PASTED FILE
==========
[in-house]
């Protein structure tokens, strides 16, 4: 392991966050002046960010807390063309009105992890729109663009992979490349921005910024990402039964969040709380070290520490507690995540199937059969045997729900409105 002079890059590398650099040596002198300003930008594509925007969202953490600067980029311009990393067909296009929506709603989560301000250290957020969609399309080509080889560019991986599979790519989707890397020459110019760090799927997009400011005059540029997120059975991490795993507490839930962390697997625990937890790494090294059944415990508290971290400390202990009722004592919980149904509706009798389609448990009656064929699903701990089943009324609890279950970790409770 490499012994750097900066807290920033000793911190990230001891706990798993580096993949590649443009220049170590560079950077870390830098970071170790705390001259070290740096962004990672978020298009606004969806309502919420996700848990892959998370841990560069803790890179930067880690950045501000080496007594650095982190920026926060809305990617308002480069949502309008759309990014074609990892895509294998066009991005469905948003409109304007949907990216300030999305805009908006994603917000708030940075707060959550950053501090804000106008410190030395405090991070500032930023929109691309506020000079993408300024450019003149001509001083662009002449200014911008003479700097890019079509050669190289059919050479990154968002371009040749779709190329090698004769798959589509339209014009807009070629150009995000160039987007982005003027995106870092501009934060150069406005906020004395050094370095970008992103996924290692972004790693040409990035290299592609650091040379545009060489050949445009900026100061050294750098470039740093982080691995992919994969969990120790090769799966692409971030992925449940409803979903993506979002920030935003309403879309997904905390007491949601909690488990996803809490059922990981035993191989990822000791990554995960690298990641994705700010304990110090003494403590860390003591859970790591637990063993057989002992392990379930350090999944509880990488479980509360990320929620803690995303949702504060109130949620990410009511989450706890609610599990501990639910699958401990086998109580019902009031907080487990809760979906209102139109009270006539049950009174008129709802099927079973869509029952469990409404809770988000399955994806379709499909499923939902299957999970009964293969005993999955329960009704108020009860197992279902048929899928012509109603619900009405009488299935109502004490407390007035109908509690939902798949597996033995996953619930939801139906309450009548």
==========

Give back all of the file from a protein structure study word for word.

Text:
[in-house]
């Protein structure tokens, strides 16, 4: 392991966050002046960010807390063309009105992890729109663009992979490349921005910024990402039964969040709380070290520490507690995540199937059969045997729900409105 002079890059590398650099040596002198300003930008594509925007969202953490600067980029311009990393067909296009929506709603989560301000250290957020969609399309080509080889560019991986599979790519989707890397020459110019760090799927997009400011005059540029997120059975991490795993507490839930962390697997625990937890790494090294059944415990508290971290400390202990009722004592919980149904509706009798389609448990009656064929699903701990089943009324609890279950970790409770 490499012994750097900066807290920033000793911190990230001891706990798993580096993949590649443009220049170590560079950077870390830098970071170790705390001259070290740096962004990672978020298009606004969806309502919420996700848990892959998370841990560069803790890179930067880690950045501000080496007594650095982190920026926060809305990617308002480069949502309008759309990014074609990892895509294998066009991005469905948003409109304007949907990216300030999305805009908006994603917000708030940075707060959550950053501090804000106008410190030395405090991070500032930023929109691309506020000079993408300024450019003149001509001083662009002449200014911008003479700097890019079509050669190289059919050479990154968002371009040749779709190329090698004769798959589509339209014009807009070629150009995000160039987007982005003027995106870092501009934060150069406005906020004395050094370095970008992103996924290692972004790693040409990035290299592609650091040379545009060489050949445009900026100061050294750098470039740093982080691995992919994969969990120790090769799966692409971030992925449940409803979903993506979002920030935003309403879309997904905390007491949601909690488990996803809490059922990981035993191989990822000791990554995960690298990641994705700010304990110090003494403590860390003591859970790591637990063993057989002992392990379930350090999944509880990488479980509360990320929620803690995303949702504060109130949620990410009511989450706890609610599990501990639910699958401990086998109580019902009031907080487990809760979906209102139109009270006539049950009174008129709802099927079973869509029952469990409404809770988000399955994806379709499909499923939902299957999970009964293969005993999955329960009704108020009860197992279902048929899928012509109603619900009405009488299935109502004490407390007035109908509690939902798949597996033995996953619930939801139906309450009548």